Wednesday, January 9, 2008

Where the Streets Have Five Hundred, Ninety Seven Thousand and 34 Names

I'm in Xi'an. Haven't seen much of anything yet. Tomorrow I'm going to see the real draw, myriads of life size terracotta stone warriors which were buried with the emperor who unified China. Tonight, just taking 'er easy.

But while I'm doing so, thought I might mention a couple other unique characteristics I have discovered about China.

The first: streets do not maintain the same names. You might say, hey that's true everywhere. Drive a couple miles, the name changes. I'm talking blocks. Xiwu Lu becomes Lianhu Lu becomes Daqinq Lu becomes Afang Yilu. Or, in BeiJing -- the road that runs right outside The Forbidden City and Tien'anmen's Square is Xichang'an Jie right there. But go a few blocks east and it's Fuxingmennei Dajie, and then Fuxingmenwai Dajie; in the other direction, it's Dongchang'an Jie, then Jianguomennei Dajie then Jianguomenwai Dajie and then Jianguo Lu.

The funny thing is, you sort of get the hang of it. Each word you see above is a compound noun, and the add-ons are usually directions: Dongchang'an Jie and Xichang'an Jie are different because one runs to the west of the Forbidden City, and therefore uses the word for West (Xi...) while the other goes to the east (Dong). The same might be true with the nei/wai additions, although those aren't the words for north and south; still working that one out.

Now why they change the rest -- why does it go from Chang to Fuxing to Jianguo -- no idea.

I learned another unique Chinese practice this very day. I might have mentioned in passing that the other day I had scorpions. Pretty proud of that. Almost had a cricket, too, but the little bugger was too quick.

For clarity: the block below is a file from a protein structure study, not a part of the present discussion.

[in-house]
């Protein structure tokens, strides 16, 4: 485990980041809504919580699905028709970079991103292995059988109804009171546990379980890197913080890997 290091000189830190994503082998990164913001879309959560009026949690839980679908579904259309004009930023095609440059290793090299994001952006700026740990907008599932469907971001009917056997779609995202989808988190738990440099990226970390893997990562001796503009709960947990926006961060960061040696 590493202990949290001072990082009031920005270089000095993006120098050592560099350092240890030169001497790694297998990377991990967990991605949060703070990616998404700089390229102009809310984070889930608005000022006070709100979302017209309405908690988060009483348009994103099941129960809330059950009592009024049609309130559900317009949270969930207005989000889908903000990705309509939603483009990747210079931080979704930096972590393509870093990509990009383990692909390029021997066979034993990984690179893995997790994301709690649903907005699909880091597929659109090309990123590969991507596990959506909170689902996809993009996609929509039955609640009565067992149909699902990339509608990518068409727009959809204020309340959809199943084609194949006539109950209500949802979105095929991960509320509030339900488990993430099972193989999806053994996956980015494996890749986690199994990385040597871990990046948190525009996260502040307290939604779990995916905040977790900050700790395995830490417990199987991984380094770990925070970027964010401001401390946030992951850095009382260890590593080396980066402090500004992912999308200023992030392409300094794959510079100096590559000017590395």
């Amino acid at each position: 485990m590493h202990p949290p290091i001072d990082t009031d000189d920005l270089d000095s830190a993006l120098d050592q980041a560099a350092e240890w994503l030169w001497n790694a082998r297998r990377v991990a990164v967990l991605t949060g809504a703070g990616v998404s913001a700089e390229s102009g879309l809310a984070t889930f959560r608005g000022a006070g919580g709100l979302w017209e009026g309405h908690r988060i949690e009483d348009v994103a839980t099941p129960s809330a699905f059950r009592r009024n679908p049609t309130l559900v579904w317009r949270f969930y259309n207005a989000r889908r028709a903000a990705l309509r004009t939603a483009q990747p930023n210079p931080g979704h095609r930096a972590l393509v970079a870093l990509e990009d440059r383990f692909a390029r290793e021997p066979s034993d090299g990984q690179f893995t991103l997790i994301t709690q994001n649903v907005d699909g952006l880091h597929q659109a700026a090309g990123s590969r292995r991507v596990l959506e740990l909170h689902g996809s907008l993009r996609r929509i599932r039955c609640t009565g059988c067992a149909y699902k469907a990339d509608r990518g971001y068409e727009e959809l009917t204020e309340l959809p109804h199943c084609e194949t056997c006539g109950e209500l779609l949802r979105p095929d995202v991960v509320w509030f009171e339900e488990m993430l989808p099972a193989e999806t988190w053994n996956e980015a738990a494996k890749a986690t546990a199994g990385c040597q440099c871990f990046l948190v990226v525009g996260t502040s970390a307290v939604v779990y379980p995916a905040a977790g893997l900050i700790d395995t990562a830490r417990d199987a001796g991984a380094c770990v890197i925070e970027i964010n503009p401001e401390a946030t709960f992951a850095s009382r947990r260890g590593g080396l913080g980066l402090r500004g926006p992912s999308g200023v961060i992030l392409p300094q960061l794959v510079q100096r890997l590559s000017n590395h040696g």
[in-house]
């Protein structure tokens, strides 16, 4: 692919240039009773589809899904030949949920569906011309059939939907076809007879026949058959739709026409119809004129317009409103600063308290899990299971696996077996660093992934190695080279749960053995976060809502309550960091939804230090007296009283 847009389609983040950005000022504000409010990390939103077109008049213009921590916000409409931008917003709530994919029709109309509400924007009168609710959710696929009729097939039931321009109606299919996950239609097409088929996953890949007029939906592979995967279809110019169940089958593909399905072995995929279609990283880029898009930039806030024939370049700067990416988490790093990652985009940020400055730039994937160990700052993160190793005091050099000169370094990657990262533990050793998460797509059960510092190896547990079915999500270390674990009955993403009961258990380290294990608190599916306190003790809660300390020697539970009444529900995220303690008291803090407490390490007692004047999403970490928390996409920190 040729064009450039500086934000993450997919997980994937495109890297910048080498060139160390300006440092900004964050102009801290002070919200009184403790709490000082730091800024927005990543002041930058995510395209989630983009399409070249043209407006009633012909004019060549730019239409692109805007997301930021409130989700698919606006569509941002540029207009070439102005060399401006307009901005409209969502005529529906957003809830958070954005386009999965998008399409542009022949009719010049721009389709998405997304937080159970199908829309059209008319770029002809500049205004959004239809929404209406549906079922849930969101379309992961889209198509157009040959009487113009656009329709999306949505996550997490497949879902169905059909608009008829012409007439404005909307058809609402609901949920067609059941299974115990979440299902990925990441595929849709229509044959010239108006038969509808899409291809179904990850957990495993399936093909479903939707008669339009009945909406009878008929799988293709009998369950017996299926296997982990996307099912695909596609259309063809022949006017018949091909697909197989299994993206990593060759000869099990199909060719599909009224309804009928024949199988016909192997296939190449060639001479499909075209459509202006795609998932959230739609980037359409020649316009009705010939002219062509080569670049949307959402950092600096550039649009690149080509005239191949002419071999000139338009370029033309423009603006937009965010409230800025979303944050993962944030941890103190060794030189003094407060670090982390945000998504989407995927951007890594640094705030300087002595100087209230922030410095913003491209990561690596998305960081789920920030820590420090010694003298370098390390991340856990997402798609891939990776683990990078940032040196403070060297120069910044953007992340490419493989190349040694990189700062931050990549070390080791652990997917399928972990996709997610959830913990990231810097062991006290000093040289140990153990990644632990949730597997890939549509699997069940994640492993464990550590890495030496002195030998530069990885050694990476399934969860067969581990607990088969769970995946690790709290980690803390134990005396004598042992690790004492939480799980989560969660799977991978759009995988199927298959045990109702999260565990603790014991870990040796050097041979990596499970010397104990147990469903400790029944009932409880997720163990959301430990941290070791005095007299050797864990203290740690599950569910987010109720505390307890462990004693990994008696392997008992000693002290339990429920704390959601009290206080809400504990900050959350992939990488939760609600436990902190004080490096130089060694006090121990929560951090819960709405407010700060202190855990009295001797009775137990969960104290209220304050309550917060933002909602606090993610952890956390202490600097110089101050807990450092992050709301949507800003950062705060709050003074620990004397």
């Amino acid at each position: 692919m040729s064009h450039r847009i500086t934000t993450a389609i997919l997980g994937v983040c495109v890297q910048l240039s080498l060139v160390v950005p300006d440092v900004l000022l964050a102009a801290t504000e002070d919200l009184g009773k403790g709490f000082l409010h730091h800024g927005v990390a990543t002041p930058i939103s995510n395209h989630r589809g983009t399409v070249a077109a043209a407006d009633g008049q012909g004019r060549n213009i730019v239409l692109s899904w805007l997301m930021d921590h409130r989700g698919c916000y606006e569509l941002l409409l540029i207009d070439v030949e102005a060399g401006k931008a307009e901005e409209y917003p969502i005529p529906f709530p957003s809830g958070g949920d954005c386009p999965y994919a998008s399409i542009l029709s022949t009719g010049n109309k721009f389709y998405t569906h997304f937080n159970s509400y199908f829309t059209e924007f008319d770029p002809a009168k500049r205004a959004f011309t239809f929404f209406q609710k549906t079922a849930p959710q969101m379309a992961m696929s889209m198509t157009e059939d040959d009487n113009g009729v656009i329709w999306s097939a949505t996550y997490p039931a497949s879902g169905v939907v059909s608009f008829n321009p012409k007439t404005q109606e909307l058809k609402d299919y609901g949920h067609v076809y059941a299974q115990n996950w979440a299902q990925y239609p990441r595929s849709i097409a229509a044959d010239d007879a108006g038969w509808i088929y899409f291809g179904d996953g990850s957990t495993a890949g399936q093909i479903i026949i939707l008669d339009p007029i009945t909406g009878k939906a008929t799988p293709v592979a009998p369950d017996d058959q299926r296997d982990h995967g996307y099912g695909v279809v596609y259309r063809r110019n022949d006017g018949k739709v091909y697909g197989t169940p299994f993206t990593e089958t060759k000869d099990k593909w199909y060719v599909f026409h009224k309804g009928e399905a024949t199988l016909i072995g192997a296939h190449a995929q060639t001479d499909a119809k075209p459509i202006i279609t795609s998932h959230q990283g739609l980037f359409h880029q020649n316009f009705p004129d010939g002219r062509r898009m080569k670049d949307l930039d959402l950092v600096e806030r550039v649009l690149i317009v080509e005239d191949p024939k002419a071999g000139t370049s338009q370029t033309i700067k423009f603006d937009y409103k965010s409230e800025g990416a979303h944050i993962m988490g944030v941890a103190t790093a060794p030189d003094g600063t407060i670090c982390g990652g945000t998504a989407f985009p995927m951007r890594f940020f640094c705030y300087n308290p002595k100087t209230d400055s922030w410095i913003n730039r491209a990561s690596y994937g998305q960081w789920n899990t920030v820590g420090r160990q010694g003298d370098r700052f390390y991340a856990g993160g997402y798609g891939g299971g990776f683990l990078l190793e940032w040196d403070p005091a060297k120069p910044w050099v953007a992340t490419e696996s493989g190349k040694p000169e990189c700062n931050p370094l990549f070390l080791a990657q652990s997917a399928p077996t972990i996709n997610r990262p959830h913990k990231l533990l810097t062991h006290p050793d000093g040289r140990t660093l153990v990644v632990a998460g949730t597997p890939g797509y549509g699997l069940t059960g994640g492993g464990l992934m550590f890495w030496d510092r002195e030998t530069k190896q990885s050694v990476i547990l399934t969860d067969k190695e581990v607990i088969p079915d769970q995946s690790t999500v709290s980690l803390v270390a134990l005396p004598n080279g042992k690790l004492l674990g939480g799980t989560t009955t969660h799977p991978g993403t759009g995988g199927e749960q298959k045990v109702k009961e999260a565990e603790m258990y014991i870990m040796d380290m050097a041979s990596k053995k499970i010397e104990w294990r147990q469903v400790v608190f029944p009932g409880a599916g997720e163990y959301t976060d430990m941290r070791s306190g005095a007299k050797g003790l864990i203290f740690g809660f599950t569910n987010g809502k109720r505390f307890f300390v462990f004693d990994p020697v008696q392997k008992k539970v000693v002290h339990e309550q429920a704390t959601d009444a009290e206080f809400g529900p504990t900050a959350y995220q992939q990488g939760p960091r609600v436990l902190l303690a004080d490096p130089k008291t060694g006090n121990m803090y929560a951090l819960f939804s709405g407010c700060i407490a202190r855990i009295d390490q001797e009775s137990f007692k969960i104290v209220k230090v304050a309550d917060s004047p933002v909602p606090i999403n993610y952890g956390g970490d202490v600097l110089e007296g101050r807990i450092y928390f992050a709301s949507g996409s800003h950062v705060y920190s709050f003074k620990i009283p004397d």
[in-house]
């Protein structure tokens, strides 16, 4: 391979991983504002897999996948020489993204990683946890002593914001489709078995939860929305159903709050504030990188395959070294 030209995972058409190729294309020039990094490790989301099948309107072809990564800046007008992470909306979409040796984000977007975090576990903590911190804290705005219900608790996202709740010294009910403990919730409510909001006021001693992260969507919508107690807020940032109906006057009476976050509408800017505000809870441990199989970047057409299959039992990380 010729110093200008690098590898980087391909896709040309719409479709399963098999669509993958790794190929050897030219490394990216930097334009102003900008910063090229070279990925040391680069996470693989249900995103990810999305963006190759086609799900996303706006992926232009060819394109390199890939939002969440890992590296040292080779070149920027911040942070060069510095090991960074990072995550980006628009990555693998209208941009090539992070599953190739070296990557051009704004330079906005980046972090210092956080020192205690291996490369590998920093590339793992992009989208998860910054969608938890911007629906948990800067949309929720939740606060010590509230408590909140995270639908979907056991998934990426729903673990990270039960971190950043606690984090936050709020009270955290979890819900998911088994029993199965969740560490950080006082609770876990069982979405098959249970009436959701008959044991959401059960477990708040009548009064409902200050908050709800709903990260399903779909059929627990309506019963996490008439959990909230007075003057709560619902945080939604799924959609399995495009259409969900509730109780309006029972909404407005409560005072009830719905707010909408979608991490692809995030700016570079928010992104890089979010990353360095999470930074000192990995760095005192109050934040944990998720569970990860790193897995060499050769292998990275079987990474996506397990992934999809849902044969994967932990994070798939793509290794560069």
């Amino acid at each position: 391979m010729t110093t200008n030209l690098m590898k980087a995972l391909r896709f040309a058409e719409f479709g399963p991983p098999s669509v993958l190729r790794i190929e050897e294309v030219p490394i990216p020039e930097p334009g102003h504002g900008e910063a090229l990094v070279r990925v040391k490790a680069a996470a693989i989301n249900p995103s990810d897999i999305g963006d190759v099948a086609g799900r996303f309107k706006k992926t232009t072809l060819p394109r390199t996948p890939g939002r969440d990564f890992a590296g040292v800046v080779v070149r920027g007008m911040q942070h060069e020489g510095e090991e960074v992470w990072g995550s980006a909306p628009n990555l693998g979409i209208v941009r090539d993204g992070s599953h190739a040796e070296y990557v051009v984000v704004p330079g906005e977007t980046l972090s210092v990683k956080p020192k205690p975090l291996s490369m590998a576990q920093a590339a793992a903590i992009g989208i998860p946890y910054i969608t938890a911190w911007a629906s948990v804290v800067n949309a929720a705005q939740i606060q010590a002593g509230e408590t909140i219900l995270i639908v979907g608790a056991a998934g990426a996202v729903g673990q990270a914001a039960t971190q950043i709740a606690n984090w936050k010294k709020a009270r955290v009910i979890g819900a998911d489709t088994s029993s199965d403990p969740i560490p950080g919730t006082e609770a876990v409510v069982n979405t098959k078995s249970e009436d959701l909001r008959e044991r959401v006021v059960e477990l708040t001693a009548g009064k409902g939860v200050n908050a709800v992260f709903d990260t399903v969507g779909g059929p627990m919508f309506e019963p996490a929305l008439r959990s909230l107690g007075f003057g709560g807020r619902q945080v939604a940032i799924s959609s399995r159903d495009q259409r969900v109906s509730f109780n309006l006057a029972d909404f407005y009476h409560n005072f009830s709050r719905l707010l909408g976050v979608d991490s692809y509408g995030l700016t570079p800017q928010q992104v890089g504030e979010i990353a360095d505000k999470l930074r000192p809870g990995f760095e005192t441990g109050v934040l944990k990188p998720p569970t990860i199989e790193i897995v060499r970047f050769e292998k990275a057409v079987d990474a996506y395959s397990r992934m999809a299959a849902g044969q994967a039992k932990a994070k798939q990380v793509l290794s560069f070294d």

Anyway, my stomach did not find the whole scorpion thing quite as cool as I did. No serious digestive issues to this point, but lots of little blips on the radar, if you will, maybe the occasional dashboard warning light. And today as we approached our landing in Xi'an, I found my stomach a wee bit upset. I could see that there was definitely a restroom in my immediate future.

When I got to one, I rushed into the stall, pretty ready to engage in the business at hand, only to find a hole in the ground. No paper, no toilet...just a hole. A very nice hole, actually, ceramic, with treads on either side on a typically clean Chinese floor. But that was it.

The ancient Chinese, I am learning, were very interested in signs that might indicate whether the current times were to be auspicious. I read somewhere that a musician who played one note wrong in the presence of the Emperor might in certain circumstances be put to death, because his mistake was a bad omen. (And we think we get performance anxiety.)

As much as I want to be adventurous, this was not sort of the path I had planned. I think I feel comfortable calling it definitely inauspicious. Definitely.

Nevertheless, in that moment of need, I have to admit I hopped right into that saddle. And let me tell you, it was quite a ride.
You Americans and your toilets -- I'll never go back.

How it all worked out... well, that's another story.

Last but not least, a shot from the subway this morning. We were wall to wall people, pressed tight as you possibly could be. It was amazing.

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